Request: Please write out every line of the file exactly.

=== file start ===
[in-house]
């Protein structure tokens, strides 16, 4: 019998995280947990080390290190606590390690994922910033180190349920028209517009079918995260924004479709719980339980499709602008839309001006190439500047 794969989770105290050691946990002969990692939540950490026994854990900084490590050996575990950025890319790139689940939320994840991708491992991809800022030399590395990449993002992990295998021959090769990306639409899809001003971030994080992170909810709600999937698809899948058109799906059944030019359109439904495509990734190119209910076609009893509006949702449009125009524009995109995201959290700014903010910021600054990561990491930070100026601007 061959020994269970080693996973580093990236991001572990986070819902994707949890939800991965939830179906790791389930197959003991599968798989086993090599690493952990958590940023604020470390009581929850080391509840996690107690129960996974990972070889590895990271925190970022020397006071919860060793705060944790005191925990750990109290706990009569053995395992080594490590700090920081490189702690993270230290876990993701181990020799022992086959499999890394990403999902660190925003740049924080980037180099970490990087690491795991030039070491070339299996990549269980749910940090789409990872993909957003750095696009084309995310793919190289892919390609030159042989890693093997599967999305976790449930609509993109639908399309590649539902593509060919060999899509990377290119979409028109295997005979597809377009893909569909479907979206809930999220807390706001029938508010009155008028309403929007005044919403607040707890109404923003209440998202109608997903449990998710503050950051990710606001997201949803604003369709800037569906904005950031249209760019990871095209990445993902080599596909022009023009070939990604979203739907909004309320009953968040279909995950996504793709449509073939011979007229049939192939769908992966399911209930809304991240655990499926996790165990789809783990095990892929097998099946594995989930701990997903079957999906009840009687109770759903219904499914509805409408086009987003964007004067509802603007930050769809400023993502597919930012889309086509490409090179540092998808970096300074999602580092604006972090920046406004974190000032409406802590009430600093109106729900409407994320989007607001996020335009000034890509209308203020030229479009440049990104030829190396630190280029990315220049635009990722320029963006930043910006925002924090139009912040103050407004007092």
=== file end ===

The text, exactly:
[in-house]
């Protein structure tokens, strides 16, 4: 019998995280947990080390290190606590390690994922910033180190349920028209517009079918995260924004479709719980339980499709602008839309001006190439500047 794969989770105290050691946990002969990692939540950490026994854990900084490590050996575990950025890319790139689940939320994840991708491992991809800022030399590395990449993002992990295998021959090769990306639409899809001003971030994080992170909810709600999937698809899948058109799906059944030019359109439904495509990734190119209910076609009893509006949702449009125009524009995109995201959290700014903010910021600054990561990491930070100026601007 061959020994269970080693996973580093990236991001572990986070819902994707949890939800991965939830179906790791389930197959003991599968798989086993090599690493952990958590940023604020470390009581929850080391509840996690107690129960996974990972070889590895990271925190970022020397006071919860060793705060944790005191925990750990109290706990009569053995395992080594490590700090920081490189702690993270230290876990993701181990020799022992086959499999890394990403999902660190925003740049924080980037180099970490990087690491795991030039070491070339299996990549269980749910940090789409990872993909957003750095696009084309995310793919190289892919390609030159042989890693093997599967999305976790449930609509993109639908399309590649539902593509060919060999899509990377290119979409028109295997005979597809377009893909569909479907979206809930999220807390706001029938508010009155008028309403929007005044919403607040707890109404923003209440998202109608997903449990998710503050950051990710606001997201949803604003369709800037569906904005950031249209760019990871095209990445993902080599596909022009023009070939990604979203739907909004309320009953968040279909995950996504793709449509073939011979007229049939192939769908992966399911209930809304991240655990499926996790165990789809783990095990892929097998099946594995989930701990997903079957999906009840009687109770759903219904499914509805409408086009987003964007004067509802603007930050769809400023993502597919930012889309086509490409090179540092998808970096300074999602580092604006972090920046406004974190000032409406802590009430600093109106729900409407994320989007607001996020335009000034890509209308203020030229479009440049990104030829190396630190280029990315220049635009990722320029963006930043910006925002924090139009912040103050407004007092």